Catalan secession project in balance as anti-austerity party weighs up next step

Popular Unity Candidacy has concerns about partnering with nationalist Junts pel Sí to give pro-independence movement control of parliament

Rossi Mario

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Rossi Mario

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Catalan secession project in balance as anti-austerity party weighs up next step

For nearly three decades they have quietly been building up a base of supporters, rallying citizens in several Spanish regions to back their anti-capitalist agenda. Now, as the world wonders what’s next for Catalonia’s secessionist movement, all eyes have landed on this small far-left, pro-independence party.


Popular Unity Candidacy (CUP) won 10 seats in Catalonia’s regional elections, meaning that if it partners with the nationalist coalition Junts pel Sí (Together for Yes), which won 62 seats, secessionists could take control of the 135-seat parliament.

On Monday, Junts pel Sí said it was ready to work with CUP, conscious that failure to do so could stall the secession project. But things aren’t so clear for CUP, said member Josep Manel Busqueta. Torn between its push for an independentCatalonia and worries about compromising its ideals, he cast doubt on whether the party would be able to find common ground with the nationalist coalition, which includes the centre-right Democratic Convergence. “We represent two very distinct social projects,” he told the Guardian.

Tough negotiations lie ahead for both camps, who hold contrasting views on everything from EU membership to economic policy. In the meantime, the question of whether secessionists will have an absolute majority in Catalonia’s parliament – and the future of their project – remains up in the air.

“For us, independence in the 21st century isn’t just about breaking off with the Spanish state,” Manel Busqueta said. It was also about a break with the policies of austerity, corruption and privatisation, he added. “We’re not going to sign up just to enable a continuation of the same policies.”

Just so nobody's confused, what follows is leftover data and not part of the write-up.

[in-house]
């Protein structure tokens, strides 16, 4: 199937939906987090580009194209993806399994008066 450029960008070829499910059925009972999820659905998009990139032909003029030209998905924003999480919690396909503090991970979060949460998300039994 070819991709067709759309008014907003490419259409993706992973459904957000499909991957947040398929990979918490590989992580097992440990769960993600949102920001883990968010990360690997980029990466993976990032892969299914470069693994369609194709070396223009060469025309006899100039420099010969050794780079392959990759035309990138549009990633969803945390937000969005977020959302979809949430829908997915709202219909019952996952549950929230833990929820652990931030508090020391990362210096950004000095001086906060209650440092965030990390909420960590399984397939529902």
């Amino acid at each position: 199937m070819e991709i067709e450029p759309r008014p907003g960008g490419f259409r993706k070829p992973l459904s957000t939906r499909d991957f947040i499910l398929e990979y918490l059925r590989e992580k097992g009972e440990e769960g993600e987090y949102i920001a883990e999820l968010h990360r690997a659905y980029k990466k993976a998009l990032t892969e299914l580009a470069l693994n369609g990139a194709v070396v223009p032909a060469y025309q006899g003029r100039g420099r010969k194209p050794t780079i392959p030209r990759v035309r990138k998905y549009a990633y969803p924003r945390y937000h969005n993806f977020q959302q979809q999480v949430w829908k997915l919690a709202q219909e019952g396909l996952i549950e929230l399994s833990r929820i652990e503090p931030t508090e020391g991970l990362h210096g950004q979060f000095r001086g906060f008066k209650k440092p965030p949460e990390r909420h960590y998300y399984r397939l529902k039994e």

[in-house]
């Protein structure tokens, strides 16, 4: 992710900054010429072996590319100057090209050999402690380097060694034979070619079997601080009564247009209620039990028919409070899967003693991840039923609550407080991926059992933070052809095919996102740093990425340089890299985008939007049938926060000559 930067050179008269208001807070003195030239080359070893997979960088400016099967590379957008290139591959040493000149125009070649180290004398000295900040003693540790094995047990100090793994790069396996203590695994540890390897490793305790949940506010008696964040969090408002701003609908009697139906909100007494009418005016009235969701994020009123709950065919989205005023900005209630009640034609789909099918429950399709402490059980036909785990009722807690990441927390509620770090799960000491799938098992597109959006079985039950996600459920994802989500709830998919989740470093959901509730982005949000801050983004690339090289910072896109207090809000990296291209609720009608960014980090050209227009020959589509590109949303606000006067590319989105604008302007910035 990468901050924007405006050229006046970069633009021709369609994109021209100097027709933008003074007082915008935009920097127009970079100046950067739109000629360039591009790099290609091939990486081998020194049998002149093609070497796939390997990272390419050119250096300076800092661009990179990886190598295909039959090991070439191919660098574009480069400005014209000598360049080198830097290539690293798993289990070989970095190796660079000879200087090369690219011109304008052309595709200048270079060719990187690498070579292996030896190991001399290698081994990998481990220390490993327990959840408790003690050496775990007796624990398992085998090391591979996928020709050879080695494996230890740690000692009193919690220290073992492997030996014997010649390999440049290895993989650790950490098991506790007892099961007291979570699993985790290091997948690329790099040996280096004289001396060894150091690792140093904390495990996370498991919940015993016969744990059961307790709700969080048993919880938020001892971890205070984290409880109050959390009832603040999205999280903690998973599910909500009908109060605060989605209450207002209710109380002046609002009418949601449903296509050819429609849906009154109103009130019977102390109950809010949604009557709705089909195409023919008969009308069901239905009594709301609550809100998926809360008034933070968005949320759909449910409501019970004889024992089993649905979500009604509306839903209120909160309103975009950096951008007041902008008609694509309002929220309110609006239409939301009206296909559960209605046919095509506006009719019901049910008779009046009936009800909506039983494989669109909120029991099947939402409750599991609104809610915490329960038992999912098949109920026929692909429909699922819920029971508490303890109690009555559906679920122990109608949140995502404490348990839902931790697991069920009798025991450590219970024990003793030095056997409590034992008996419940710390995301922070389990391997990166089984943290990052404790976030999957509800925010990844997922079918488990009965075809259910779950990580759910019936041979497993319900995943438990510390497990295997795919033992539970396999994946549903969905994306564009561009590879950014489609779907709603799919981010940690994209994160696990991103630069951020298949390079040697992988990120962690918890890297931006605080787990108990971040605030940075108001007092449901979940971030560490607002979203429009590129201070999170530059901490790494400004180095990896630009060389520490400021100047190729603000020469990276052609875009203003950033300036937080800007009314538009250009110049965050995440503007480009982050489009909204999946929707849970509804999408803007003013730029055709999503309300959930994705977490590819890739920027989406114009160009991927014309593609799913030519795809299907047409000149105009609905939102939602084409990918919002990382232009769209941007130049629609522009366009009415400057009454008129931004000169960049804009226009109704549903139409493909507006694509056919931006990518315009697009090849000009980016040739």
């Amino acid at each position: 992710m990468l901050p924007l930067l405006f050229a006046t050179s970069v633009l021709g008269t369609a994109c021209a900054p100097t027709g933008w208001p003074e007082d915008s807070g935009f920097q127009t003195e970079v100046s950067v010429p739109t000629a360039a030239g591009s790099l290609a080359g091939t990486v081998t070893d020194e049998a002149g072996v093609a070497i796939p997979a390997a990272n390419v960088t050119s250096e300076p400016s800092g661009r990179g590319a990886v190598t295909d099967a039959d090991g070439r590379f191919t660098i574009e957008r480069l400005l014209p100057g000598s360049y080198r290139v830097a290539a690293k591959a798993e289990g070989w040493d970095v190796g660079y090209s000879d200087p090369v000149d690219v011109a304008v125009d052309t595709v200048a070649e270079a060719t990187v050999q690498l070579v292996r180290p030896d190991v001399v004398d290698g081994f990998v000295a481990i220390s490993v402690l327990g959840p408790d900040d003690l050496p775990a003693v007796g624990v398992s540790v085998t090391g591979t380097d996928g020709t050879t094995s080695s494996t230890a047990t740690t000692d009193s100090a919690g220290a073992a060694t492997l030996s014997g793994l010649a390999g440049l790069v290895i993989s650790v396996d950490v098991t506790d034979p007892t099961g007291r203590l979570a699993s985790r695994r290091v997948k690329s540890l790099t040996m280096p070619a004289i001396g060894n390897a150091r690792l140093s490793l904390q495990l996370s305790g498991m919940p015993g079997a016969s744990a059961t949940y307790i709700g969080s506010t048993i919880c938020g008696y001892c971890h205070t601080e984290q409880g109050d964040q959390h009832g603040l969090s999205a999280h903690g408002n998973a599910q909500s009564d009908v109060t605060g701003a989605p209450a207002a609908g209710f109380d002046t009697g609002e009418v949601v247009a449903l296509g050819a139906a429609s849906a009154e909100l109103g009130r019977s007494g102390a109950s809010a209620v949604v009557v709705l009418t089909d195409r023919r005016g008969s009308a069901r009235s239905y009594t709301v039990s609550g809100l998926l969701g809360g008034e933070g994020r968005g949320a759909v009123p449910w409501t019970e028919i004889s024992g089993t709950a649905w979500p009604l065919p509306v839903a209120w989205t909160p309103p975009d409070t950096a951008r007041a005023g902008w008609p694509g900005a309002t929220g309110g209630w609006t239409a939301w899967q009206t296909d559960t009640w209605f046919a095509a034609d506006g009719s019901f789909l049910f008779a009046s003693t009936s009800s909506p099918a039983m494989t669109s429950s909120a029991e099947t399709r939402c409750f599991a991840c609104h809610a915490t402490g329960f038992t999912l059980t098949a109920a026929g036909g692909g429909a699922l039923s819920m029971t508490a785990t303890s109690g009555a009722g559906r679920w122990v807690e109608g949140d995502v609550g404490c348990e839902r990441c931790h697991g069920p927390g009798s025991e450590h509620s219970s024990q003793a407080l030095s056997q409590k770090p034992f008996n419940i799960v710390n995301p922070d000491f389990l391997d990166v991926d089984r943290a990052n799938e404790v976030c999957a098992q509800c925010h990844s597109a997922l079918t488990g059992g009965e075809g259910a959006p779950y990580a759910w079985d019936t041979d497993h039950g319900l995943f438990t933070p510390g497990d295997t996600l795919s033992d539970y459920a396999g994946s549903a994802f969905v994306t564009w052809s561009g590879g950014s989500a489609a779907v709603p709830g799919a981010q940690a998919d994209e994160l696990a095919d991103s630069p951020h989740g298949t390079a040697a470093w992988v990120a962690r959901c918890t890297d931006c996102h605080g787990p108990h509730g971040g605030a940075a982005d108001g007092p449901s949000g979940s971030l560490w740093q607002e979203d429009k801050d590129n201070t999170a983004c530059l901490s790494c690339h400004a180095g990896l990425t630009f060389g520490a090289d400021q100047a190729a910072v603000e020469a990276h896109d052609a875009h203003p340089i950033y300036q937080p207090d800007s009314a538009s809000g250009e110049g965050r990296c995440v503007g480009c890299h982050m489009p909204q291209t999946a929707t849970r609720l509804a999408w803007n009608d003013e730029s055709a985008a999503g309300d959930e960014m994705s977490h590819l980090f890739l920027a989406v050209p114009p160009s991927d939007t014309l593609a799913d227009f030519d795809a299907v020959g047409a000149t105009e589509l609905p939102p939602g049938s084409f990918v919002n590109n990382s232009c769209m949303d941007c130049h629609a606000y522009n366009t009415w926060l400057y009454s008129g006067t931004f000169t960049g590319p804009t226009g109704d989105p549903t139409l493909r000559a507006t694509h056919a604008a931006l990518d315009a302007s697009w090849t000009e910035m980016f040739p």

Dedicated to creating a Catalan republic that could make a clean break with Spain, walk away from the region’s debt and potentially the EU and eurozone, CUP has expanded as austerity measures have taken root in Spain, its growth fuelled by the same frustration that helped Syriza in Greece and, closer to home, Podemos. In May’s municipal elections, the party more than tripled its representation in Catalonia, from 101 to 372 councillors.


This week, CUP will begin a series of debates and assemblies to consult its base across Catalonia on its next steps. A virtually unknown political player outside of Spain until this week, Manel Busqueta said the party was both daunted and excited by the decisions it would have to make in the coming weeks. “This has opened up a space of hope … we want to use this to do our bit to challenge the capitalist model of the 21st century.”

A few red lines have already been drawn. The party said it would not support Artur Mas as leader of the new government, pointing to the Catalan president’s record on austerity and a string of corruption scandals that have plagued his Democratic Convergence party in recent years. “As we move towards political regeneration and the creation of a society that is more just and inclusive, we can’t consider making a president out of someone like that,” said Manel Busqueta.


As secessionists failed to gain a majority of the vote in the regional election (the Junts pel Sí and CUP combined share was 47.9%), the party has ruled out any possibility of a unilateral declaration of independence. CUP said it would also insist on a package of urgent aid measures to address those hurt most by austerity.

The growing support for CUP contrasted with the performance of the leftist coalition Catalunya Sí que es Pot, backed by Podemos and ICV, which won 11 seats in Sunday’s elections. Podemos’s leader, Pablo Iglesias, said the result was “highly disappointing”.


Analysts said it was difficult to extrapolate what the results mean for Spain’s upcoming general elections, due by the end of the year. “In the rest of Spain, there are practically no other political parties that threatens Podemos’s dominance on the left of the Socialist party, but in Catalonia there are other parties in that camp,” said Emilio Sáenz-Francés, a professor of history and international relations at Madrid’s Comillas Pontifical University.

The Catalan results suggest growing leftist sentiment, with the number of seats gained by far-left parties rising to 21, up from 16 in Catalonia’s 2012 election.